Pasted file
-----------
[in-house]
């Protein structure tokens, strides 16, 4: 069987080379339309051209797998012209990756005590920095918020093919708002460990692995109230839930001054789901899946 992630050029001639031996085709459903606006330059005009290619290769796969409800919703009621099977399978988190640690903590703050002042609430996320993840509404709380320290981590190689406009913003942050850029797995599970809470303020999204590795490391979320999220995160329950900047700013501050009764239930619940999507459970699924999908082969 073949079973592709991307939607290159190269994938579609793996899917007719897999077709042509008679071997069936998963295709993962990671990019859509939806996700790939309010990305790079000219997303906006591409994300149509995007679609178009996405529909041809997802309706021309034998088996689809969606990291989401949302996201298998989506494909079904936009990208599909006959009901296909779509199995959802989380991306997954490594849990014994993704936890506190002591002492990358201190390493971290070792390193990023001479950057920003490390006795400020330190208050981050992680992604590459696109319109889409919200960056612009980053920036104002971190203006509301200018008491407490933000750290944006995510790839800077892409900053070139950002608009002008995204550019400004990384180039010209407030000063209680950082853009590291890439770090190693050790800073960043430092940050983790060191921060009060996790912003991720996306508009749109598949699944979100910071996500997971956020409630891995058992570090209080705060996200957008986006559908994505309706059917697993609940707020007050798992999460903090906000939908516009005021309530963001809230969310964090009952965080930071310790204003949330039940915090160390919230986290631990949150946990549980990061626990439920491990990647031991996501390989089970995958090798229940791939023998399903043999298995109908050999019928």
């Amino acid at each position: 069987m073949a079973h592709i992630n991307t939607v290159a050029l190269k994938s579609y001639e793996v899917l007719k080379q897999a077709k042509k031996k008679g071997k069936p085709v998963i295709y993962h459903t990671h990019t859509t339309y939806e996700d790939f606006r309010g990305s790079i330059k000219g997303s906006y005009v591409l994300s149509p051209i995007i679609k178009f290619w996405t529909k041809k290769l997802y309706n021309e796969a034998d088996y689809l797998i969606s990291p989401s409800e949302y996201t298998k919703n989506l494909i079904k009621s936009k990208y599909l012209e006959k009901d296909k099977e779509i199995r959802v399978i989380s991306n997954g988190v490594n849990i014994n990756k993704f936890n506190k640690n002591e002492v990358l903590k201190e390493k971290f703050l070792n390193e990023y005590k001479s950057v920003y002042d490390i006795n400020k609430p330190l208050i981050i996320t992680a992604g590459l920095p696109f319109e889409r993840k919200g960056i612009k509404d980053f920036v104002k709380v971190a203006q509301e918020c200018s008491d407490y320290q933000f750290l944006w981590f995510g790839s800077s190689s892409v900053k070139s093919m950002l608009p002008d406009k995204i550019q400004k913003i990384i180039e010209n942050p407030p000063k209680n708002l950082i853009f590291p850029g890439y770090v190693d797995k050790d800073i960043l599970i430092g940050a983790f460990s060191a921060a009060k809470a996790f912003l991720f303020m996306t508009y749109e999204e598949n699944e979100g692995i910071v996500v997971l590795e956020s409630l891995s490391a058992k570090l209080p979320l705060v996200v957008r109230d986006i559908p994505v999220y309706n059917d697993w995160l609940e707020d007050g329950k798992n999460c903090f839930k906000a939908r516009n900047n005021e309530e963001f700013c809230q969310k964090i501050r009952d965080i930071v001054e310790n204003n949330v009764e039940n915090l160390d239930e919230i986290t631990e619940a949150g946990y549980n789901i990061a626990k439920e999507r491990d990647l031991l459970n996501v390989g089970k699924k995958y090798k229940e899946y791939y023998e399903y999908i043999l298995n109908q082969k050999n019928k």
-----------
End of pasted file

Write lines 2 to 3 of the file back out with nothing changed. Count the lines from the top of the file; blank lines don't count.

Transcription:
């Protein structure tokens, strides 16, 4: 069987080379339309051209797998012209990756005590920095918020093919708002460990692995109230839930001054789901899946 992630050029001639031996085709459903606006330059005009290619290769796969409800919703009621099977399978988190640690903590703050002042609430996320993840509404709380320290981590190689406009913003942050850029797995599970809470303020999204590795490391979320999220995160329950900047700013501050009764239930619940999507459970699924999908082969 073949079973592709991307939607290159190269994938579609793996899917007719897999077709042509008679071997069936998963295709993962990671990019859509939806996700790939309010990305790079000219997303906006591409994300149509995007679609178009996405529909041809997802309706021309034998088996689809969606990291989401949302996201298998989506494909079904936009990208599909006959009901296909779509199995959802989380991306997954490594849990014994993704936890506190002591002492990358201190390493971290070792390193990023001479950057920003490390006795400020330190208050981050992680992604590459696109319109889409919200960056612009980053920036104002971190203006509301200018008491407490933000750290944006995510790839800077892409900053070139950002608009002008995204550019400004990384180039010209407030000063209680950082853009590291890439770090190693050790800073960043430092940050983790060191921060009060996790912003991720996306508009749109598949699944979100910071996500997971956020409630891995058992570090209080705060996200957008986006559908994505309706059917697993609940707020007050798992999460903090906000939908516009005021309530963001809230969310964090009952965080930071310790204003949330039940915090160390919230986290631990949150946990549980990061626990439920491990990647031991996501390989089970995958090798229940791939023998399903043999298995109908050999019928």
């Amino acid at each position: 069987m073949a079973h592709i992630n991307t939607v290159a050029l190269k994938s579609y001639e793996v899917l007719k080379q897999a077709k042509k031996k008679g071997k069936p085709v998963i295709y993962h459903t990671h990019t859509t339309y939806e996700d790939f606006r309010g990305s790079i330059k000219g997303s906006y005009v591409l994300s149509p051209i995007i679609k178009f290619w996405t529909k041809k290769l997802y309706n021309e796969a034998d088996y689809l797998i969606s990291p989401s409800e949302y996201t298998k919703n989506l494909i079904k009621s936009k990208y599909l012209e006959k009901d296909k099977e779509i199995r959802v399978i989380s991306n997954g988190v490594n849990i014994n990756k993704f936890n506190k640690n002591e002492v990358l903590k201190e390493k971290f703050l070792n390193e990023y005590k001479s950057v920003y002042d490390i006795n400020k609430p330190l208050i981050i996320t992680a992604g590459l920095p696109f319109e889409r993840k919200g960056i612009k509404d980053f920036v104002k709380v971190a203006q509301e918020c200018s008491d407490y320290q933000f750290l944006w981590f995510g790839s800077s190689s892409v900053k070139s093919m950002l608009p002008d406009k995204i550019q400004k913003i990384i180039e010209n942050p407030p000063k209680n708002l950082i853009f590291p850029g890439y770090v190693d797995k050790d800073i960043l599970i430092g940050a983790f460990s060191a921060a009060k809470a996790f912003l991720f303020m996306t508009y749109e999204e598949n699944e979100g692995i910071v996500v997971l590795e956020s409630l891995s490391a058992k570090l209080p979320l705060v996200v957008r109230d986006i559908p994505v999220y309706n059917d697993w995160l609940e707020d007050g329950k798992n999460c903090f839930k906000a939908r516009n900047n005021e309530e963001f700013c809230q969310k964090i501050r009952d965080i930071v001054e310790n204003n949330v009764e039940n915090l160390d239930e919230i986290t631990e619940a949150g946990y549980n789901i990061a626990k439920e999507r491990d990647l031991l459970n996501v390989g089970k699924k995958y090798k229940e899946y791939y023998e399903y999908i043999l298995n109908q082969k050999n019928k």